Is it from someone flying two flags (standards are a type of banners or flag) and say riding both sides of the fence? I'm guessing here as I can find nothing on this. but it sounds logical to me.
'Double standard' as two equivalent standards
The earliest matches for "double standard" in a Google Books search across the years 1800–1900 relate to currencies based on both gold and silver. For example, The Opinions of Sir Robert Peel, Expressed in Parliament and in Public, Second Edition (1850) includes these consecutive excerpts on the topic of "A Joint Gold and Silver Standard":
The notion of a double standard is totally fallacious, and would be found impracticable in effect ; nor has it ever been for a moment entertained by Mr. Locke, or any others who have advocated a silver standard.—Mr. M. Attwood's Motion on the Currency, June 8, 1830.
Now, if we proceed to alter the currency, the first question would be, shall we have a double standard of gold and silver conjointly, or shall we simply alter our standard from gold to silver? I cannot see any advantage derivable from the institution of a double standard. You cannot make a double standard without first defining the ratio which is to exist between the nominal value of the two metals. To say that every man should pay his debts in silver or gold, whichever he may please, without defining the relative value, would be absurd and impracticable. ... —Mr. Cayley's Motion for the Adoption of a Silver Standard, June 1, 1835.
Mentions of a "double standard" in connection with bimetallism occur as early as March 19, 1821, and continue until as late as 1900, the last year of the search period I used. The term also comes up in connection with corn gauged by weight and measure (1834), with sugar gauged by grain and whiteness (1834), with duty to "the Charter and the King" (1843), with obedience to "the Book of Scripture ... and the Book of Nature" (1848), with Iceland's old double monetary valuation standard of wadmal (wool) and silver (1874), and with milk gauged by solids and fat (1896).
The essential feature of bimetallism is that it attempts to establish a constant ratio of equivalence between gold and silver, so that both metals have a consistent relative value and are, in that sense, interchangeable—just as, in the United States today, four metal quarters and a paper one-dollar bill are interchangeable (or exchangeable). So the double standard doesn't imply that one standard unfairly benefits the metal to which it applies at the expense of the metal subject to the other standard, but that the two standards are in balance and are fair to both metals.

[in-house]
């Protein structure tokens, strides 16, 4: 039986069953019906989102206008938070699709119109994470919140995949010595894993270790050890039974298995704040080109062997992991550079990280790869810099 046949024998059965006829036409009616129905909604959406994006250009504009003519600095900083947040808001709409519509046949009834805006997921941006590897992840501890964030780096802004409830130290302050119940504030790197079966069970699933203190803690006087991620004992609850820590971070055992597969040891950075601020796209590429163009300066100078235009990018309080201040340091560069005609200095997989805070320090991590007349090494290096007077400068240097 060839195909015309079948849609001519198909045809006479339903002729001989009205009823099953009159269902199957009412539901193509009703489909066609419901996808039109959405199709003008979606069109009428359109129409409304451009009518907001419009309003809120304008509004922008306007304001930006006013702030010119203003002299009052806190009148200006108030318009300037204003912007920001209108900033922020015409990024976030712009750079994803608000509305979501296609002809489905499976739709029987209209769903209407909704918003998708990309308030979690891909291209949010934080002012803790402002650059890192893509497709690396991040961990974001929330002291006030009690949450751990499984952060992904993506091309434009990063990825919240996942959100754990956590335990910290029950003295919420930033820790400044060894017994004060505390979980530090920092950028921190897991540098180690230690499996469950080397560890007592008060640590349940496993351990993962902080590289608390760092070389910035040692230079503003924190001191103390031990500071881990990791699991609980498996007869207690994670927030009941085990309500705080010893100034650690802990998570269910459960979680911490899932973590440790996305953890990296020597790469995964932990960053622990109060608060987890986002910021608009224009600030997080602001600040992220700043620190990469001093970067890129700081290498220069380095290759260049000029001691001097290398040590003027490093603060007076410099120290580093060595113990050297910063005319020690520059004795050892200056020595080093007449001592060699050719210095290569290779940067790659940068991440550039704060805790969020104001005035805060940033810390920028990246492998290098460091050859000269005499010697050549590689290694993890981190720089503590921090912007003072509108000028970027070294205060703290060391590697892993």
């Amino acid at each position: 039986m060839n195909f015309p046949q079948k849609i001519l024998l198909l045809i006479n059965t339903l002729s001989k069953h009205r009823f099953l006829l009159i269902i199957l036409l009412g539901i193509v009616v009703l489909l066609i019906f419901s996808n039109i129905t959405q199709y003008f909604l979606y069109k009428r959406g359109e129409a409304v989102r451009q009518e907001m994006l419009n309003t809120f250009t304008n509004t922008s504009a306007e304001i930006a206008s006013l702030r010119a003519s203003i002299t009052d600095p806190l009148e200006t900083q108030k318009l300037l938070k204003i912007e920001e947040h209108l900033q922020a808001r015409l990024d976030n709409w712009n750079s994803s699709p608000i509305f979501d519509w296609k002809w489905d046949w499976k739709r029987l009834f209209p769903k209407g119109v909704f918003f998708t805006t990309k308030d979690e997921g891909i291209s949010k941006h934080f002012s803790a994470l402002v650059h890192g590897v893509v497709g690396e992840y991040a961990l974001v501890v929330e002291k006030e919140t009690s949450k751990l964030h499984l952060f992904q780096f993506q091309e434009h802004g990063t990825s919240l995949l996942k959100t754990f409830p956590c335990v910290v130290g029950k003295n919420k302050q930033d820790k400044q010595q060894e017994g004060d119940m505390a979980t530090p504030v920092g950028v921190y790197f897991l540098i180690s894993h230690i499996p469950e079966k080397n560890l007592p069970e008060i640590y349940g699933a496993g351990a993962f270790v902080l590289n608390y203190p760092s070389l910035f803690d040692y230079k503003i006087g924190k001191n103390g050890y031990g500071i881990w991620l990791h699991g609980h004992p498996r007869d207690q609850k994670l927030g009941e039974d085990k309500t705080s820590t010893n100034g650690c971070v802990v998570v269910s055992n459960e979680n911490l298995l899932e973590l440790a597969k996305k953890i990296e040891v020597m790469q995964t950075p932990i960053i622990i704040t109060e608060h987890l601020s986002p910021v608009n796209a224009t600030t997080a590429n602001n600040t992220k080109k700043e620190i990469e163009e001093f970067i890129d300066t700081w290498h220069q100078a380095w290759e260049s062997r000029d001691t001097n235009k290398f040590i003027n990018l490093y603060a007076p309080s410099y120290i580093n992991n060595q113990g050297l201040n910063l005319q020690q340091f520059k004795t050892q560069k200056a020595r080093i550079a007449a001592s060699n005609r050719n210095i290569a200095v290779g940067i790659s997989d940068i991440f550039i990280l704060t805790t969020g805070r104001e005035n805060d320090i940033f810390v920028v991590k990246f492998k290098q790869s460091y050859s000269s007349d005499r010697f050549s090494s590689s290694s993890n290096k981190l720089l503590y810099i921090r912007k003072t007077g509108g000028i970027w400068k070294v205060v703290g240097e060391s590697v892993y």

One of the more interesting abstract uses of the term double standard arises in "Origin, Nature and History of Oaths," a review of James Tyler, Oaths, Their Origin, Nature and History, in The Law Magazine (November 1834):
The chief objection, however, to the use of oaths is, that it establishes a double standard of veracity : it recognizes the principle that it is possible by some human contrivance to increase the obligation to tell the truth ; a principle in our opinion utterly false, and fraught with the most pernicious consequences. A person who deliberately made a statement in a court of justice knowing it to be false, would, in our opinion, commit the same moral offence, whether he had forsworn himself or not : we can discern no difference between the guilt of the liar and the perjurer.
Here again, the point is not that the two standards put witnesses to very different levels of obligation (although that is clearly the implicit logic of the pro-oath movement), but that morally they are equivalent and entail the same level of obligation and, therefore, that the second standard—requiring witnesses to swear an oath—is unnecessary.
Not terribly surprisingly, the entry for double-standard in Charles Morris, The American Dictionary and Cyclopedia, Volume 4 (1900) refers exclusively to bimetallism:
double-standard. In economics the phrase Double Standard is used to signify a "Double Standard of Monetary Value." It implies the existence of what is known as the Gold Standard on the one hand, and the Silver Standard on the other. Wherever the Double Standard in its integrity is in use, a creditor is bound to accept payment of any sum in coins of either of the metals, gold or silver, which the debtor may choose to tender.
'Double standard' as separate and unequal standards